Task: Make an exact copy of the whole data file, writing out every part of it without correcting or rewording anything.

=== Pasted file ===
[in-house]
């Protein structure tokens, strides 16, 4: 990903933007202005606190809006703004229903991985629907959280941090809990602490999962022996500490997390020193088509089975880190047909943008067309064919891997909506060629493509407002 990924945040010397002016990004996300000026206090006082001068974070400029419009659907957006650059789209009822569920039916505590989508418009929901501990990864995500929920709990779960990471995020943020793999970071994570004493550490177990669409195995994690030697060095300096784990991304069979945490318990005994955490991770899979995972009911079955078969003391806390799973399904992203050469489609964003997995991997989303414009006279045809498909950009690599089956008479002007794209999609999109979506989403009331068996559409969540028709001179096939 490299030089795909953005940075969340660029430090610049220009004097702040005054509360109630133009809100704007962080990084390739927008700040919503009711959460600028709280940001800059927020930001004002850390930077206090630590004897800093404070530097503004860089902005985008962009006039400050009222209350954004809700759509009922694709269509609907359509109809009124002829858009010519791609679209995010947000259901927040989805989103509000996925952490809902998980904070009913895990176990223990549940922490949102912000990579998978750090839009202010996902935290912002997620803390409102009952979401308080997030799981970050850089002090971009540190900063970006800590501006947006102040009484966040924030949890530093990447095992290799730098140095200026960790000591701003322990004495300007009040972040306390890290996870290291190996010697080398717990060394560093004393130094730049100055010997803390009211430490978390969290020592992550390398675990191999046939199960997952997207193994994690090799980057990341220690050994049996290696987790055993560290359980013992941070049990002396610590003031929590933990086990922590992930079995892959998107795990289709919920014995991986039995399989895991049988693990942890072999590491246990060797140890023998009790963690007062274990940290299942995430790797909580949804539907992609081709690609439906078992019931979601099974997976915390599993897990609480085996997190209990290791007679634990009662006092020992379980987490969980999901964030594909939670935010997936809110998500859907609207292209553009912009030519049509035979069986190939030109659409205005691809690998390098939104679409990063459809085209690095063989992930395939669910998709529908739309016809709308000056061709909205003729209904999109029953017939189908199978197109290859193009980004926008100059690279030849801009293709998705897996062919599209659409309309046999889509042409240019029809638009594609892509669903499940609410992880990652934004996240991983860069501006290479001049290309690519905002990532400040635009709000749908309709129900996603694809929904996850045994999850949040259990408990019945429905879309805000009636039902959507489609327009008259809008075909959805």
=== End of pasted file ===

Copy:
[in-house]
């Protein structure tokens, strides 16, 4: 990903933007202005606190809006703004229903991985629907959280941090809990602490999962022996500490997390020193088509089975880190047909943008067309064919891997909506060629493509407002 990924945040010397002016990004996300000026206090006082001068974070400029419009659907957006650059789209009822569920039916505590989508418009929901501990990864995500929920709990779960990471995020943020793999970071994570004493550490177990669409195995994690030697060095300096784990991304069979945490318990005994955490991770899979995972009911079955078969003391806390799973399904992203050469489609964003997995991997989303414009006279045809498909950009690599089956008479002007794209999609999109979506989403009331068996559409969540028709001179096939 490299030089795909953005940075969340660029430090610049220009004097702040005054509360109630133009809100704007962080990084390739927008700040919503009711959460600028709280940001800059927020930001004002850390930077206090630590004897800093404070530097503004860089902005985008962009006039400050009222209350954004809700759509009922694709269509609907359509109809009124002829858009010519791609679209995010947000259901927040989805989103509000996925952490809902998980904070009913895990176990223990549940922490949102912000990579998978750090839009202010996902935290912002997620803390409102009952979401308080997030799981970050850089002090971009540190900063970006800590501006947006102040009484966040924030949890530093990447095992290799730098140095200026960790000591701003322990004495300007009040972040306390890290996870290291190996010697080398717990060394560093004393130094730049100055010997803390009211430490978390969290020592992550390398675990191999046939199960997952997207193994994690090799980057990341220690050994049996290696987790055993560290359980013992941070049990002396610590003031929590933990086990922590992930079995892959998107795990289709919920014995991986039995399989895991049988693990942890072999590491246990060797140890023998009790963690007062274990940290299942995430790797909580949804539907992609081709690609439906078992019931979601099974997976915390599993897990609480085996997190209990290791007679634990009662006092020992379980987490969980999901964030594909939670935010997936809110998500859907609207292209553009912009030519049509035979069986190939030109659409205005691809690998390098939104679409990063459809085209690095063989992930395939669910998709529908739309016809709308000056061709909205003729209904999109029953017939189908199978197109290859193009980004926008100059690279030849801009293709998705897996062919599209659409309309046999889509042409240019029809638009594609892509669903499940609410992880990652934004996240991983860069501006290479001049290309690519905002990532400040635009709000749908309709129900996603694809929904996850045994999850949040259990408990019945429905879309805000009636039902959507489609327009008259809008075909959805």